Ukraine: Massive explosion near airbase near Kharkiv
The Russian President launched a full-scale invasion of the former Soviet country last week despite threats of sanctions from the West. However, Putin's attempts to capture the country have failed so far. Now, reports have suggested Russian troops are deserting Putin's invasion and are heading back to Russia "on foot".
A US official said some Russian units have surrendered without a fight amid concerns they are running out of food.
Journalist, Paul Mason, posted a video on Twitter where he outlined how Putin failed to capture Ukraine and has led to "mass desertion" of Russian troops.
He said: "The third big thing is mass desertions.
"We are seeing evidence now, not simply individual desertions or giving up fighting by Russian soldiers, there is at least one example of an entire unit leaving its vehicles and marching off.
"In one case into captivity and another, it appears, back to Russia on foot."
He went on to say how it is a "race against time" and whether the sanctions imposed by the West "cripple" the Russian state so quickly that Putin calls a halt.
Appearing to corroborate the claims, Reuters reported a US official as saying "some Russian units appear to be surrendering without a fight".
As of Sunday night, Ukraine's interior ministry reported 352 civilian deaths, including 14 children.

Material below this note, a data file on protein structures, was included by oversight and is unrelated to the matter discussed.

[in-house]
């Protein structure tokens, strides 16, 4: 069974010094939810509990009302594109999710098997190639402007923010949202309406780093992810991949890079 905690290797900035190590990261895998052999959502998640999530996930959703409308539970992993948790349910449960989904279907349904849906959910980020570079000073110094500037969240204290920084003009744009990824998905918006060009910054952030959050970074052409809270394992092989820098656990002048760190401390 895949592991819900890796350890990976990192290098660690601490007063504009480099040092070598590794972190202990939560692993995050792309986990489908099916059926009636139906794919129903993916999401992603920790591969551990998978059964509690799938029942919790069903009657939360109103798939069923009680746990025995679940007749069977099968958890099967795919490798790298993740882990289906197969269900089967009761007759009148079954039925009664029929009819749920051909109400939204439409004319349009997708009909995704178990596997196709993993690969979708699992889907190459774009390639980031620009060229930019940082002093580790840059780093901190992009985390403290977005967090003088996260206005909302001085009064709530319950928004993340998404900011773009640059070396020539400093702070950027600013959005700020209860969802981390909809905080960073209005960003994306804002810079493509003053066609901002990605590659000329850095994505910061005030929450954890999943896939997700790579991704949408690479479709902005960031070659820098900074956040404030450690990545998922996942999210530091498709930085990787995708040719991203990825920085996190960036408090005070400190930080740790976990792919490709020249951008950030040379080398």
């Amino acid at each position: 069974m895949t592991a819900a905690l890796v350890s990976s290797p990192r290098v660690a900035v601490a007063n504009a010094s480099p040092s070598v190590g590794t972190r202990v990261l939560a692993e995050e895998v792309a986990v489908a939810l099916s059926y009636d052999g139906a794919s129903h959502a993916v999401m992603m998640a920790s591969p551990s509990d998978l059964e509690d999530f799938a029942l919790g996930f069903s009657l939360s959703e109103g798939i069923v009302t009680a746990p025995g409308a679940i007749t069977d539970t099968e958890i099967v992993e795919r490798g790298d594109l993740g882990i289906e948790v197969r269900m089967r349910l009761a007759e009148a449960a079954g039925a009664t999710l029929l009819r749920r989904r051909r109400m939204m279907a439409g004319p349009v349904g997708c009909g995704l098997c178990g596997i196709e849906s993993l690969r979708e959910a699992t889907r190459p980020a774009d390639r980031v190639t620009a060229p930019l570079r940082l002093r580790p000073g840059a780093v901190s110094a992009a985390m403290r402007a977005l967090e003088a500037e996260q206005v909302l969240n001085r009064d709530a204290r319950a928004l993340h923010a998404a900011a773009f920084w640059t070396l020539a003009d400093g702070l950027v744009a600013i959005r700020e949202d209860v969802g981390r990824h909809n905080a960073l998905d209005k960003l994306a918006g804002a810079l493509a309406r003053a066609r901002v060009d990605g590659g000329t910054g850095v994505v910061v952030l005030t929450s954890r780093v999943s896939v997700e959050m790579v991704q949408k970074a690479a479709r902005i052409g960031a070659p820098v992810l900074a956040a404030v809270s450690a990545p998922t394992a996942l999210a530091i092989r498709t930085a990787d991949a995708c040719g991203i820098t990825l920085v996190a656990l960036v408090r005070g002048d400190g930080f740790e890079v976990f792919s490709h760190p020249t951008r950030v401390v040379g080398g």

Overnight, at least 11 people were killed by Russian rocket attacks on the eastern Ukrainian city of Kharkiv, according to Ukrainian officials.
More than 500,000 people have fled the country since the invasion, another UN official said on Monday – among the millions who have left their homes.
Putin's mental state was brought into question with one of his former close colleagues suggested he is "increasingly going mad".
Concerns for Putin's mental health are particularly relevant as the Russian leader has his finger on the nuclear trigger.
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However, British defence minister Ben Wallace said he does not expect Putin to use nuclear weapons in his pursuit of Ukraine.
Mr Wallace told Times Radio: "We should be worried that a state like Russia believes that the rules don't apply to them, whether that is invading Ukraine or using nerve agent in Salisbury, but fundamentally a deterrent is what it is, a deterrent.
"As much as he might be ambitious for Ukraine, I don't think he wants to go into that space."
Former US Secretary of State Condoleezza Rice, who served under President George W. Bush, called Putin’s recent behavior "erratic."
She said on Sunday: "I met with him many times, and this is a different Putin.
"He was always calculating and cold, but this is different.
"He seems erratic.
"There is an ever deepening, delusional rendering of history."
On Monday, officials from Moscow and Kyiv attended the talks which Ukrainian President Volodymyr Zelensky hoped would establish a ceasefire and get Russia to withdraw forces.
The talks were held on the border with Russia's strongest ally Belarus.
But a convoy of military vehicles was seen heading east in what looked like preparation to join the Russian invasion.